Editor's note: Some of the information in this story is graphic.
CLEVELAND — The U.S. Attorney's Office prosecuting the case of Robert D. McWilliams, a priest from Strongsville who pleaded guilty to a slew of charges regarding child pornography, wrote in a sentencing memorandum that the defendant should get life in prison for the crimes.
According to the document, the government seeks a sentence of life in prison, but if that's not handed down, a term of no less than 40 years would suffice.
In July, McWilliams pleaded guilty to two counts of sex trafficking of a minor, three counts of sexual exploitation of a child, one count each of transportation of child pornography, receipt and distribution of visual depiction of a minor engaged in sexually explicit conduct and possession of child pornography.
Between 2017 and 2019, McWilliams "solicited sexually explicit images of minors online and engaged in sexual acts with minor victims in exchange for alcohol and other things of value," the attorney's office said.
According to authorities, McWilliams posed as a female on social media in order to entice minor males into sending sexually explicit photographs and videos, sometimes threatening to expose embarrassing information he already knew about the victims if they did not send him photos.
McWilliams was already familiar with some of the victims since he served as a priest at the local churches that the children and their families attended. McWilliams followed through on his threats "by sending the mothers sexually explicit photographs he received from minor male victims," authorities said when he was indicted.
Prosecutors said McWilliams also used social websites like Grindr.com to meet other underage victims. After meeting with a minor, McWilliams would entice that individual to identify other minors he could "engage in commercial sex acts" with. On several occasions, McWilliams met up with underage victims "for the purpose of engaging in sex acts in exchange for money and alcohol."
When investigators combed over the defendant's Dropbox account, they found videos of children being raped.
"Many of McWilliams’ Dropbox videos involved young boys, including toddlers, and were unusually lengthy. He also had numerous image and video files of pubescent and prepubescent boys" performing sex acts with other males, the attorney's office said.
In addition to his cloud accounts, investigators said they found more than 1,300 videos and a dozen images of child pornography in a folder on an external hard drive. That folder was among other folders labeled such things as “Homilies and Reflections,” “Psalm Bible Studies,” and “Self- Evaluations.” More than 200 images and videos were also located on McWilliam's laptop computer. Email accounts belonging to the defendant also contained child pornography.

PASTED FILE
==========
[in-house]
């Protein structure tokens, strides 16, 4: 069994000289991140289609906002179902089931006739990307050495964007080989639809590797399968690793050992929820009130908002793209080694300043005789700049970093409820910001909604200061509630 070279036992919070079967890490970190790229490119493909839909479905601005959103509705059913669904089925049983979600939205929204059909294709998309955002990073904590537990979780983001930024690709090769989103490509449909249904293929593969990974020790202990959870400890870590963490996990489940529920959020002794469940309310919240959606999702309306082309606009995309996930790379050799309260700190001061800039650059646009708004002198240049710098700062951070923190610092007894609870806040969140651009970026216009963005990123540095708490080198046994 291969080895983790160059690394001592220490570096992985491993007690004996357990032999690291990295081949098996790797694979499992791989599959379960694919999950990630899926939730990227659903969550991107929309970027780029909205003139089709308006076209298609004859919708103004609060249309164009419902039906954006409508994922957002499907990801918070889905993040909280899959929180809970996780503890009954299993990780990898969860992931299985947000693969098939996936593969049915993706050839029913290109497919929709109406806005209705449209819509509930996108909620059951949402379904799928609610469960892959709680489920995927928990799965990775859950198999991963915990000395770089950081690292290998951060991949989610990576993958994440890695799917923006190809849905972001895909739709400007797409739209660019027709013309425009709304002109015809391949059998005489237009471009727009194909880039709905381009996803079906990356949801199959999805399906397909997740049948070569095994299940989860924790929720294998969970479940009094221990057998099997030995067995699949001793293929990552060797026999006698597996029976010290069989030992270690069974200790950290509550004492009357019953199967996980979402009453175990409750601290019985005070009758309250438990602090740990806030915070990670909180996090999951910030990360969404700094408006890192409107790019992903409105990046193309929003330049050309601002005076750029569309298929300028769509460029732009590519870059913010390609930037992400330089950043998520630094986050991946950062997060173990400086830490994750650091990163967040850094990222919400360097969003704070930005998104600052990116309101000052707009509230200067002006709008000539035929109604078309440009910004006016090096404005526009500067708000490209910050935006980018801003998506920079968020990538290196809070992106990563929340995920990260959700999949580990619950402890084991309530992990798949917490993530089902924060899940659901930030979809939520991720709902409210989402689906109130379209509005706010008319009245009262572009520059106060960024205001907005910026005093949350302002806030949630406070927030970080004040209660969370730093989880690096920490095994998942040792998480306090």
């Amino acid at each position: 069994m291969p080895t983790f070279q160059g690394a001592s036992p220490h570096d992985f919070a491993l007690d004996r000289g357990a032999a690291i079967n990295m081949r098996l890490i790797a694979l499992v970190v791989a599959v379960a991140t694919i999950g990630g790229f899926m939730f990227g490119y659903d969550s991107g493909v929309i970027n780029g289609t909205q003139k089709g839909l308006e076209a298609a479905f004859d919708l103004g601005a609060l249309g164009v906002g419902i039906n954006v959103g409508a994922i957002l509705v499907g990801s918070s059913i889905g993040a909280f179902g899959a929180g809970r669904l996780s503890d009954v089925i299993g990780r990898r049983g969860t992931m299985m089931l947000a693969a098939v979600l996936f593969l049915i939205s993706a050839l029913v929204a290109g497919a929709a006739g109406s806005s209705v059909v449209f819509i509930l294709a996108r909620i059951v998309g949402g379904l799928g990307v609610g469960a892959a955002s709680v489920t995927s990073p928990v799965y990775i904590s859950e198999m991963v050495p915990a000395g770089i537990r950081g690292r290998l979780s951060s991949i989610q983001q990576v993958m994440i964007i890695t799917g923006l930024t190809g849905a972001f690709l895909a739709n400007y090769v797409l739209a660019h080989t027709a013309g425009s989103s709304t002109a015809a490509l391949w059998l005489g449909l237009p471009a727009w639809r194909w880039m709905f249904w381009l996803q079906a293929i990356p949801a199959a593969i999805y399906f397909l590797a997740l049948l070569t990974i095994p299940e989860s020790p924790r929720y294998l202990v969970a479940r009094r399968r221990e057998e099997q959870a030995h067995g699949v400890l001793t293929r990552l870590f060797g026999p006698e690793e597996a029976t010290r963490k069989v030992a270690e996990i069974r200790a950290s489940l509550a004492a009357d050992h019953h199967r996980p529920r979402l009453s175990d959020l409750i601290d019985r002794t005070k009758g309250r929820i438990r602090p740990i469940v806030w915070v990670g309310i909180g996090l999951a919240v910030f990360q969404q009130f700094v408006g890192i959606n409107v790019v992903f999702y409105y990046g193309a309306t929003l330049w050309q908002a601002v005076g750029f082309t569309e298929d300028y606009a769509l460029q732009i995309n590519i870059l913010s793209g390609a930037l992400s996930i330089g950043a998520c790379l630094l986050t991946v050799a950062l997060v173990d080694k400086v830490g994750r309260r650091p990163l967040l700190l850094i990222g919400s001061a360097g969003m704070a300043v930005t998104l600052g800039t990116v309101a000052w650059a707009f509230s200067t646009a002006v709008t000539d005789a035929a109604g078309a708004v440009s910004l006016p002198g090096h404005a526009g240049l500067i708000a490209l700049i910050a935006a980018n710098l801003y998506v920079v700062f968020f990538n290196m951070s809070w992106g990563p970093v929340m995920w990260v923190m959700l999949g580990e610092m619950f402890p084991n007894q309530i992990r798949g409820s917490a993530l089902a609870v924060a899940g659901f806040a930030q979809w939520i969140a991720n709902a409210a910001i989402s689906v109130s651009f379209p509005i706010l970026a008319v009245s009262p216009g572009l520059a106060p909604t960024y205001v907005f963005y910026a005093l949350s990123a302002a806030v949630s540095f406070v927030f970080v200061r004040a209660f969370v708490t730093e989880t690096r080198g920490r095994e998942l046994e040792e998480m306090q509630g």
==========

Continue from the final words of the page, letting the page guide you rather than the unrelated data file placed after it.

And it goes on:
The sentencing memorandum called McWilliams' behavior "multi-faced and unprecedented."
It stated, "He is a consumer of child pornography, and an extortionist who violated the sacrament of confession to obtain information he later used, under aliases, to seek the production of sexually explicit material from boys he was 'counseling, and a juvenile sex trafficker. McWilliams targeted a vulnerable population that is also our most valuable resource: our children. His conduct is beyond serious and demands an appropriately lengthy sentence."
In addition to the prison sentence, the memorandum said the government seeks restitution for each victim relating to the child pornography trafficking offenses as well other special assessment fines.
Federal authorities wrote in the memorandum's conclusion that putting McWilliams behind bars would make Cleveland a safer place with him off the streets.
"This court has the opportunity to bring security to the community—both here in Cleveland and in the larger community on the internet — by ensuring that children do not have to worry about being targeted by a predator such as McWilliams for a very long time. This court can also provide the victims and their families with closure by imposing a punishment that assures the defendant will not harm them again. The lives of child pornography victims are forever changed in the most profound ways. And this defendant’s life should be changed as well—by spending time behind bars for a sentence commensurate with the harm these victims have suffered and will continue to suffer for the rest of their lives," the attorney's office wrote.
McWilliams will be sentenced on Nov. 9.
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